Recent controversies over claiming group identity (Native American and African American), who can claim it, and one’s connection to a particular community reminded me of a 2012 L’Oreal commercial featuring Beyoncé.
On October 16, 1995, the world witnessed more than a million black men converge on the National Mall in Washington, D.C., where Nation of Islam leader Louis Farrahkan urged them to improve their families and communities.
It appears the Andrea Smith apologists are doing everything they can to divert attention from the one thing about her that is important right now, whether or not she is Cherokee. They want to make it about her work, not so. They want to make it about her complexion, not so.
There is Women's History Month, Native American History Month, Latino History Month, Jewish American History Month, LGBT Pride Month, National Disability Employment Awareness Month, and so on.
Back in 1998 when I was last spending a solid chunk of time at my mom’s in Molino, Florida, I drove 26 miles north to the Poarch Band of Creek Indians tribal offices near Atmore, Alabama to see if I could volunteer in some capacity while I was home.
Many of us are familiar with people of color trying to “pass” as white people perhaps to indulge in some White Privilege that they have heard so much about or maybe because being a person of color was a death sentence.
I remember a friend saying to me once, “Chris, you’re not a real Indian. And if you are, you’re the whitest Indian I know.”
The flood of undocumented Latin American immigrants crossing into the US cannot be assailed on moral grounds. The term "Hispanic" is a classic misnomer. It distorts reality and vaporizes the entitlement of the native population. Hispanics are not Spanish. Spain is not their homeland.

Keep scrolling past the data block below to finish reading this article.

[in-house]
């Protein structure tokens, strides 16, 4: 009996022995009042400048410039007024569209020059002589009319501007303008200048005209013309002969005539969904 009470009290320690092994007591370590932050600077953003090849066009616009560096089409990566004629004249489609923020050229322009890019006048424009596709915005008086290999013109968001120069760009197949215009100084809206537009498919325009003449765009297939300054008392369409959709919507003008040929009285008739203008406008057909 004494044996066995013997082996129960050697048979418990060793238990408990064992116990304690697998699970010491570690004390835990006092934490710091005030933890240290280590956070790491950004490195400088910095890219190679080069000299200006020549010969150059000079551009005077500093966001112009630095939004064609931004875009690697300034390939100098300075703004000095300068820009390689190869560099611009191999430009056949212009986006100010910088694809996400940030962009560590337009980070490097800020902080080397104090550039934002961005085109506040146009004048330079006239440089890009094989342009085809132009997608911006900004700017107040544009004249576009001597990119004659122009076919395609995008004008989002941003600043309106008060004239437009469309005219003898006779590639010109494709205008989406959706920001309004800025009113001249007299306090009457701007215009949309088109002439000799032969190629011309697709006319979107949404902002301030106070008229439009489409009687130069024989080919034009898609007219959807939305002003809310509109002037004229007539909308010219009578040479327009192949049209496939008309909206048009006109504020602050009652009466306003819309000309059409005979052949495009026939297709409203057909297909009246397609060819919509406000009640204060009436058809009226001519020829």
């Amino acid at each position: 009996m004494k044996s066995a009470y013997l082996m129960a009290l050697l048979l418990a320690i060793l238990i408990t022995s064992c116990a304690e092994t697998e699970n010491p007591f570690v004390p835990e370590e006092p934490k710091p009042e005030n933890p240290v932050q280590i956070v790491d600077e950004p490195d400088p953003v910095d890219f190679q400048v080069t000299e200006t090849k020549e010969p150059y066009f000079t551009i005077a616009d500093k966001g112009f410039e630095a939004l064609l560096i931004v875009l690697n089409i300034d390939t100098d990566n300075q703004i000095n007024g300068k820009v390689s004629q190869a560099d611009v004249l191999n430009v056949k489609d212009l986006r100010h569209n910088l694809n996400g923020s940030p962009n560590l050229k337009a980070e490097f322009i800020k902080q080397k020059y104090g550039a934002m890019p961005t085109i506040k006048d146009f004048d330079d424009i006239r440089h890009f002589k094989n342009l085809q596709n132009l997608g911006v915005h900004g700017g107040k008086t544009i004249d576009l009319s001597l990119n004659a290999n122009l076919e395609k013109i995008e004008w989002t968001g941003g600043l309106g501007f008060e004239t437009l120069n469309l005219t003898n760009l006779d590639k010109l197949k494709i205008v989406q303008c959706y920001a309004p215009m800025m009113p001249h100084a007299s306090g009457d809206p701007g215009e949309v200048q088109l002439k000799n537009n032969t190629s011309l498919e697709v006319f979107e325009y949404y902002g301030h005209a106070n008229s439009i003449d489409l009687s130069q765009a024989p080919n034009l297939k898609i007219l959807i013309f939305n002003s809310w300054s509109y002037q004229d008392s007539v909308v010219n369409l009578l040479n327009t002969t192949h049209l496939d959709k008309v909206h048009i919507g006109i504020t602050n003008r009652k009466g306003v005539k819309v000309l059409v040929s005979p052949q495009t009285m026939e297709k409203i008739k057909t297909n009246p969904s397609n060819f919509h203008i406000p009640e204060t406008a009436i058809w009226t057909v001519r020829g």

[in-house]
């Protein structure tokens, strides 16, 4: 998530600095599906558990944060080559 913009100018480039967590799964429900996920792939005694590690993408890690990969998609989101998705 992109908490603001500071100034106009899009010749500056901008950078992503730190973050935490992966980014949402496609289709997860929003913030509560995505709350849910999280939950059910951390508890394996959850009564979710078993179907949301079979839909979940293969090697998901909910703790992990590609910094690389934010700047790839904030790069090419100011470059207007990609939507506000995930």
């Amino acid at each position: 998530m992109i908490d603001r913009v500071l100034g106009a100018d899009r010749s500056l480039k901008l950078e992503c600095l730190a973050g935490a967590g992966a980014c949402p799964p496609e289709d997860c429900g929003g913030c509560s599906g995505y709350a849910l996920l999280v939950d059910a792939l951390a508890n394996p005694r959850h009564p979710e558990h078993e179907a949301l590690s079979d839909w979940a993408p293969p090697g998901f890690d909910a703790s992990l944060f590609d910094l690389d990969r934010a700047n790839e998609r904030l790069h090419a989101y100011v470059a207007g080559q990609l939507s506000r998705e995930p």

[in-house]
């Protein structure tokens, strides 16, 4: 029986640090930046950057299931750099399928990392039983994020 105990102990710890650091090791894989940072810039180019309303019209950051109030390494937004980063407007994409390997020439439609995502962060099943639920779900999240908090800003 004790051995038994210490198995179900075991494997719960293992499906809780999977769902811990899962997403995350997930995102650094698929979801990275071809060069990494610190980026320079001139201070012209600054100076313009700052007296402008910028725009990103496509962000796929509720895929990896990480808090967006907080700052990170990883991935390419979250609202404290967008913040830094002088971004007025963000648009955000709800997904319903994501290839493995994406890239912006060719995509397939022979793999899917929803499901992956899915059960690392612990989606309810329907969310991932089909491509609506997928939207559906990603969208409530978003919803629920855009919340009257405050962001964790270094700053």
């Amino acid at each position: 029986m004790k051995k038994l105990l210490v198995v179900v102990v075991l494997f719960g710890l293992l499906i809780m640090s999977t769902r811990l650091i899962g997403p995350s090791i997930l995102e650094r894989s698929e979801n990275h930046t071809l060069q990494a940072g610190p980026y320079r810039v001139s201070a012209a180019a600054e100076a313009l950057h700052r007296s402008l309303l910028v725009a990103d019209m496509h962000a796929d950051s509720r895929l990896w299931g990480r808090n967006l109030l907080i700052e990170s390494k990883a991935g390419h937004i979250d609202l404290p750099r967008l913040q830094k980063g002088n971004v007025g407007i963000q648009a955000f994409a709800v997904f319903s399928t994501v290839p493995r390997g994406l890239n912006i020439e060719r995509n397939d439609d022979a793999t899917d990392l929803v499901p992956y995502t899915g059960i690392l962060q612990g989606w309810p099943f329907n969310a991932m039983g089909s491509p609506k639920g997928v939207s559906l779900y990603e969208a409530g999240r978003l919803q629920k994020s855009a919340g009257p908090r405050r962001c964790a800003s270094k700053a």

On July 2, the tribal council of the Confederated Tribes of the Grand Ronde held a special meeting to allow their citizens an opportunity to testify for or against a proposed emergency enrollment ordinance whereby the Council sought to delegate its constitutional authority to involuntarily dismem
In a recent piece for Indian Country Today Media Network, titled "The Debate Over Disenrollment" by UCLA Indian Studies professor Duane Champagne, we who have been disenrolled from P
Black Indians are constantly confronted with the fact that they do not fit any of society's stereotypes for Native Americans. Those stereotypes are imposed by both whites and sadly, other Indians.
Prior to invasion and colonization by the Christian monarchies and nations of Europe, our cultural and spiritual worlds were intact. Our free and independent ancestors had a definite spiritual understanding of their own identities, as distinct nations and peoples.
Hundreds of articles have been published and thousands of comments have been shared online. Tribes around the country have galvanized their support.